Traditional bond investors take a “buy and hold” approach, buying new bond issues when they come to the market and holding them until they mature. Small cap issues are hard to source as they quickly become locked up in such portfolios. Bonds that have been in the market for a long time also tend to suffer from this problem. Illiquid bonds often have high bid/offer spreads and poor pricing, but are still included in broad benchmarks for completeness. As ETFs depend on being fully tradeable, an ETF provider is unlikely to be able to include these issues in the fund portfolio.
Many fixed income ETFs use so-called tradeable indices to address this issue. Designed to deliver comparable returns to a broad benchmark but with a more efficient/smaller portfolio, tradeable indices utilise a sampling approach to reduce the benchmark to a small, often fixed, number of highly liquid bonds. The risk with these indices is that over time they may become unrepresentative of the broader market. A case in point is the iBoxx $ Liquid High Yield Index, which started life as the Goldman Sachs $ HYTop Index, a basket of 50 of the most liquid high yield bonds. By 2009 the dollar high yield market had doubled in size and Markit, the new owner of the index, changed the index rules to follow a more traditional large cap based approach.
Tradeable indices can also be too concentrated to support investment demand. If an index becomes too popular fund managers may struggle to source enough of each index bond to match index weights without moving the market. To counteract this, some fund managers use an oversampling approach where they match the underlying index exposure but spread it across more bonds. The iShares Markit iBoxx Euro Corporate Bond ETF (IBCX) is based on the Markit iBoxx Euro Liquid Corporate Bond Index, which comprises 40 bonds, but it uses between two and three times the number of holdings of the underlying index. Oversampling also carries the risk of introducing tracking error. Concentrated indices also tend to have a higher turnover than broad indices.
Tradeable indices are heavily used by providers of synthetic ETFs where index size and ease of replication is particularly important. In Europe Deutsche Bank, Amundi and Lyxor all offer synthetic ETFs benchmarked to tradeable versions of the Markit corporate bond index family, while iShares, ETFLab and UBS all provide physically-replicated ETFs based on the same family.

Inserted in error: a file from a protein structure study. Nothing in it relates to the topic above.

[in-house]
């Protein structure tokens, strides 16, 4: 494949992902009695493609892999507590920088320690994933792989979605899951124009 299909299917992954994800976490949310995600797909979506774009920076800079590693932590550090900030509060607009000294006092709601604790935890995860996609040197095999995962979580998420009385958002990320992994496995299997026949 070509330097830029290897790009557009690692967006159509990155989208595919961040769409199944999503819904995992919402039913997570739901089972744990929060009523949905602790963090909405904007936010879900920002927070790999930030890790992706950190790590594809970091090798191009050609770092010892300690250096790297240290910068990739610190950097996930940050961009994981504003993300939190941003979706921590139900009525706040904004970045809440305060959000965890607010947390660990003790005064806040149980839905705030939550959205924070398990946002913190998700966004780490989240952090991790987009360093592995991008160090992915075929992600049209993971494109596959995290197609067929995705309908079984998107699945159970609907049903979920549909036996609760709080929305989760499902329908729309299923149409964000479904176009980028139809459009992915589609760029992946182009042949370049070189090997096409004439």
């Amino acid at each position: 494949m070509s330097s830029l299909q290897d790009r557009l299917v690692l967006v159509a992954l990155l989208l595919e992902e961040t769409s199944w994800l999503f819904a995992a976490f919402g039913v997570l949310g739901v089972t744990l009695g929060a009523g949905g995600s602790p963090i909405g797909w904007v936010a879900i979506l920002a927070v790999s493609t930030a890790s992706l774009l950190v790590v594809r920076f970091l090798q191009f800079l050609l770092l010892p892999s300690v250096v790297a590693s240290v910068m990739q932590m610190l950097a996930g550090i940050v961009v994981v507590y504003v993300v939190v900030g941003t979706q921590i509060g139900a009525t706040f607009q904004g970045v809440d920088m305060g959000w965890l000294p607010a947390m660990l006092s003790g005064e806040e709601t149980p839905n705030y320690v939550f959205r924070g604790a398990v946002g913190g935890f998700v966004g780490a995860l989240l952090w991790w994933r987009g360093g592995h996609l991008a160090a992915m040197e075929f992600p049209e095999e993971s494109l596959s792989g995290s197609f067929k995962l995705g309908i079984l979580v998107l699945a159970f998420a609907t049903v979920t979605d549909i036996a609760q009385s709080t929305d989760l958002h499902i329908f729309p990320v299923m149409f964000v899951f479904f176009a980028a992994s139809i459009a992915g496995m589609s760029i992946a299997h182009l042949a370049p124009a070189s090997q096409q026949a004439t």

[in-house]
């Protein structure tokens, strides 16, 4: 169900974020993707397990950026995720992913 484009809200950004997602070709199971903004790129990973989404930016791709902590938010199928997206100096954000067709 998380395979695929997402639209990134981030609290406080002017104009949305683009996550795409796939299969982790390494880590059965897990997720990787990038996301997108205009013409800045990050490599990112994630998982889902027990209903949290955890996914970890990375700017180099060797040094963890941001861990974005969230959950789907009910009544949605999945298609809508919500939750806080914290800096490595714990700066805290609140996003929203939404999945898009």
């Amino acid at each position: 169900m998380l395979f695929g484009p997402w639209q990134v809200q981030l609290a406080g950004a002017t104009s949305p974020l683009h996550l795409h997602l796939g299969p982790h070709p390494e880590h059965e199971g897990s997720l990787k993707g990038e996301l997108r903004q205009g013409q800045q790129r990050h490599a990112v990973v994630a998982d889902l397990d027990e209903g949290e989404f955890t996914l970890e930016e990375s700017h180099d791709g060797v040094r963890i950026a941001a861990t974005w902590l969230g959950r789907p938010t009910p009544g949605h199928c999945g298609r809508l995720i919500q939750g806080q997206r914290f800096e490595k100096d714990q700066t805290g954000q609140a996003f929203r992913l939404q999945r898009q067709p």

Some ETF providers, however, make a virtue out of using a broad benchmark. As well as offering ETFs based on tradeable indices, iShares also offers a parallel range of ETFs using broader-based traditional bond benchmarks from Barclays Capital.
Alex Claringbull, senior fixed income portfolio manager at BlackRock, parent company of iShares, says: “The first generation of fixed income ETFs were a product of their time, and a large number of providers tried to change investor perceptions about what they wanted, often because the products were unable to offer more flexibility. More recently providers have changed the way their products can be accessed and responded to investor demand for greater choice. We have the index tracking experience to offer well-known benchmarks in iShares format, for example, but there is room for both types of products, such as the iShares Euro Corporate Bond iBoxx Liquid ETF and the iShares Broad BarCap Euro Corporate Bond ETF, on the shelf.”
Another fund using a broad benchmark is the newly launched Pimco Source High Yield ETF (STHY) mentioned above. Its benchmark covers over 800 securities, from which Pimco select bonds using an internal rating system that attempts to avoid illiquid issues and issuers who are most at risk of default.
Where tracking error is concerned it seems that there are no silver bullets. While tradeable indices seem to offer a partial solution for corporate bond ETFs, they run the risk of becoming unrepresentative of the underlying market and can also suffer higher turnover as a result of concentration. Broader indices are more representative but are harder to replicate and rely more on the skills of a fund’s manager to keep tracking error to a minimum. It seems that there is no escape from the old adage of “know your index and know your manager”.